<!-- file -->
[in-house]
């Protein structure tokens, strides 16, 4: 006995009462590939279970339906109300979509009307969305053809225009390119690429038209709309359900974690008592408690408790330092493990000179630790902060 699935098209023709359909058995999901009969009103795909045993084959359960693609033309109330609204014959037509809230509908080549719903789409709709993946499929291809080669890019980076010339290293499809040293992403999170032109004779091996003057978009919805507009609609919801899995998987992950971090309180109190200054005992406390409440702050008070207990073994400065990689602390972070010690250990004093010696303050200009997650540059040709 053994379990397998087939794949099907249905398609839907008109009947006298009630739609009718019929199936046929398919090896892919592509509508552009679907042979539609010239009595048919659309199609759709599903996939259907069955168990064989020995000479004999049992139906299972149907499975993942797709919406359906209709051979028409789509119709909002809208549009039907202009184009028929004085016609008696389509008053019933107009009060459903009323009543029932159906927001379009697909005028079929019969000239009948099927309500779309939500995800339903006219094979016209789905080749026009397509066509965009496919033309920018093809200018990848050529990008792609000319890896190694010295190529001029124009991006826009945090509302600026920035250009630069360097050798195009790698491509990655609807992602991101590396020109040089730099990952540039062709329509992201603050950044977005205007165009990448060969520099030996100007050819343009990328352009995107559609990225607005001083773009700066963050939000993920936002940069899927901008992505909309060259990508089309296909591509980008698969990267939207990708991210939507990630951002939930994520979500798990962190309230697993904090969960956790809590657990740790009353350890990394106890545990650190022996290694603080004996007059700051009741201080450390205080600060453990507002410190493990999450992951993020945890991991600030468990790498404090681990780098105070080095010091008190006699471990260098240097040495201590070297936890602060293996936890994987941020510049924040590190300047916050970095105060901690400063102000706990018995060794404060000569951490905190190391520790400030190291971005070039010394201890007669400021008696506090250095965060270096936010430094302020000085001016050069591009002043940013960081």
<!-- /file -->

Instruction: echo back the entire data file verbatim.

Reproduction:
[in-house]
């Protein structure tokens, strides 16, 4: 006995009462590939279970339906109300979509009307969305053809225009390119690429038209709309359900974690008592408690408790330092493990000179630790902060 699935098209023709359909058995999901009969009103795909045993084959359960693609033309109330609204014959037509809230509908080549719903789409709709993946499929291809080669890019980076010339290293499809040293992403999170032109004779091996003057978009919805507009609609919801899995998987992950971090309180109190200054005992406390409440702050008070207990073994400065990689602390972070010690250990004093010696303050200009997650540059040709 053994379990397998087939794949099907249905398609839907008109009947006298009630739609009718019929199936046929398919090896892919592509509508552009679907042979539609010239009595048919659309199609759709599903996939259907069955168990064989020995000479004999049992139906299972149907499975993942797709919406359906209709051979028409789509119709909002809208549009039907202009184009028929004085016609008696389509008053019933107009009060459903009323009543029932159906927001379009697909005028079929019969000239009948099927309500779309939500995800339903006219094979016209789905080749026009397509066509965009496919033309920018093809200018990848050529990008792609000319890896190694010295190529001029124009991006826009945090509302600026920035250009630069360097050798195009790698491509990655609807992602991101590396020109040089730099990952540039062709329509992201603050950044977005205007165009990448060969520099030996100007050819343009990328352009995107559609990225607005001083773009700066963050939000993920936002940069899927901008992505909309060259990508089309296909591509980008698969990267939207990708991210939507990630951002939930994520979500798990962190309230697993904090969960956790809590657990740790009353350890990394106890545990650190022996290694603080004996007059700051009741201080450390205080600060453990507002410190493990999450992951993020945890991991600030468990790498404090681990780098105070080095010091008190006699471990260098240097040495201590070297936890602060293996936890994987941020510049924040590190300047916050970095105060901690400063102000706990018995060794404060000569951490905190190391520790400030190291971005070039010394201890007669400021008696506090250095965060270096936010430094302020000085001016050069591009002043940013960081």